persons that he or they will be responsible for the
            appearance, at a certain day and place, of the person
            bailed.
            [1913 Webster]
  
     Note: The word is applied to the magistrate or the surety.
           The magistrate bails (but admits to bail is commoner) a
           man when he liberates him from arrest or imprisonment
           upon bond given with sureties. The surety bails a
           person when he procures his release from arrest by
           giving bond for his appearance. --Blackstone.
           [1913 Webster]
        (b) To deliver, as goods in trust, for some special object
            or purpose, upon a contract, expressed or implied,
            that the trust shall be faithfully executed on the
            part of the bailee, or person intrusted; as, to bail
            cloth to a tailor to be made into a garment; to bail
            goods to a carrier. --Blackstone. Kent.
            [1913 Webster]

From WordNet (r) 3.0 (2006) :

  bail
      n 1: (criminal law) money that must be forfeited by the bondsman
           if an accused person fails to appear in court for trial;
           "the judge set bail at $10,000"; "a $10,000 bond was
           furnished by an alderman" [syn: bail, bail bond,
           bond]
      2: the legal system that allows an accused person to be
         temporarily released from custody (usually on condition that
         a sum of money guarantees their appearance at trial); "he is
         out on bail"
      v 1: release after a security has been paid
      2: deliver something in trust to somebody for a special purpose
         and for a limited period
      3: secure the release of (someone) by providing security
      4: empty (a vessel) by bailing
      5: remove (water) from a vessel with a container

From Moby Thesaurus II by Grady Ward, 1.0 :

  45 Moby Thesaurus words for "bail":
     arraignment, bond, bucket, charge, cup, decant, dip, dish,
     dish out, dish up, earnest, earnest money, escrow, fork, gage,
     guaranty, handsel, hock, hostage, impeachment, indictment,
     information, lade, ladle, mainprise, pawn, pignus, pledge, pour,
     presentment, recognizance, replevin, replevy, scoop, security,
     shovel, spade, spoon, surety, token payment, true bill,
     undertaking, vadimonium, vadium, warranty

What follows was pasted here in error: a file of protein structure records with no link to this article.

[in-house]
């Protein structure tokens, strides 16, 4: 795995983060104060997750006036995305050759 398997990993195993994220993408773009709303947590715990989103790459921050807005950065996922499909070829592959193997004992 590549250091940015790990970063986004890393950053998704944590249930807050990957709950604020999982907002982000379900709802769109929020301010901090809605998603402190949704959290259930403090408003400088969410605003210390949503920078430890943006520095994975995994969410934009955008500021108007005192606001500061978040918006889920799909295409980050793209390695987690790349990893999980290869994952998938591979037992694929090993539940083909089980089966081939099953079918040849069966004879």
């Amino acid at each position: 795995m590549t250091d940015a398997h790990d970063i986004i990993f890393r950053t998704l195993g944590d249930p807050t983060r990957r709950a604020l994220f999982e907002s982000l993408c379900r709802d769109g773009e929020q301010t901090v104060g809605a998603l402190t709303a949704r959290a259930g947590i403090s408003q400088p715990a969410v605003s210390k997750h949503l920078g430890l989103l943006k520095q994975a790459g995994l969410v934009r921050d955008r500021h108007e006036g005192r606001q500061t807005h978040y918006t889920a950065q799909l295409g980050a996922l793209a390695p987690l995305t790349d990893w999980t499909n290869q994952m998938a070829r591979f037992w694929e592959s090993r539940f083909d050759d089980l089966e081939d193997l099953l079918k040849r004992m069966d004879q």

From Bouvier's Law Dictionary, Revised 6th Ed (1856) :

  BAIL, practice, contracts. By bail is understood sureties, given according 
  to law, to insure the appearance of a party in court. The persons who become 
  surety are called bail. Sometimes the term is applied, with a want of 
  exactness, to the security given by a defendant, in order to obtain a stay 
  of execution, after judgment, in civil cases., Bail is either civil or 
  criminal. 
       2.- 1. Civil bail is that which is entered in civil cases, and is 
  common or special bail below or bail above. 
       3. Common bail is a formal entry of fictitious sureties in the proper 
  office of the court, which is called filing. common bail to the action. It 
  is in the same form as special bail, but differs from it in this, that the 
  sureties are merely fictitious, as John Doe and Richard Roe: it has, 
  consequently, none of, the incidents of special bail. It is allowed to the 
  defendant only when he has been discharged from arrest without bail, and it 
  is necessary in such cases to perfect the appearance of the defendant. 
  Steph. Pl. 56, 7; Grah. Pr. 155; Highm. on Bail 13. 
       4. Special bail is an undertaking by one or more persons for another, 
  before some officer or court properly authorized for that purpose, that he 
  shall appear at a certain time and place, to answer a certain charge to be 
  exhibited against him. The essential qualification to enable a person to 
  become bail, are that he must be, 1. a freeholder or housekeeper; 2. liable 
  to the ordinary process of the court 3. capable of entering into a contract; 
  and 4. able to pay the amount for which he becomes responsible. 
       1. He must be a freeholder or housekeeper. (q. v.) 2 Chit. R. 96; 5 
  Taunt. 174; Lofft, 148 3 Petersd. Ab. 104. 
       2. He must be subject to the ordinary process of the court; and a 
  person privileged from arrest, either permanently or temporarily, will not 
  be taken. 4 Taunt. 249; 1 D. & R. 127; 2 Marsh. 232. 
       3. He must be competent to enter into a contract; a feme covert, an 
  infant, or a person non compos mentis, cannot therefore become bail. 
       4. He must be able to pay the amount for which he becomes responsible. 
  But it is immaterial whether his property consists of real or personal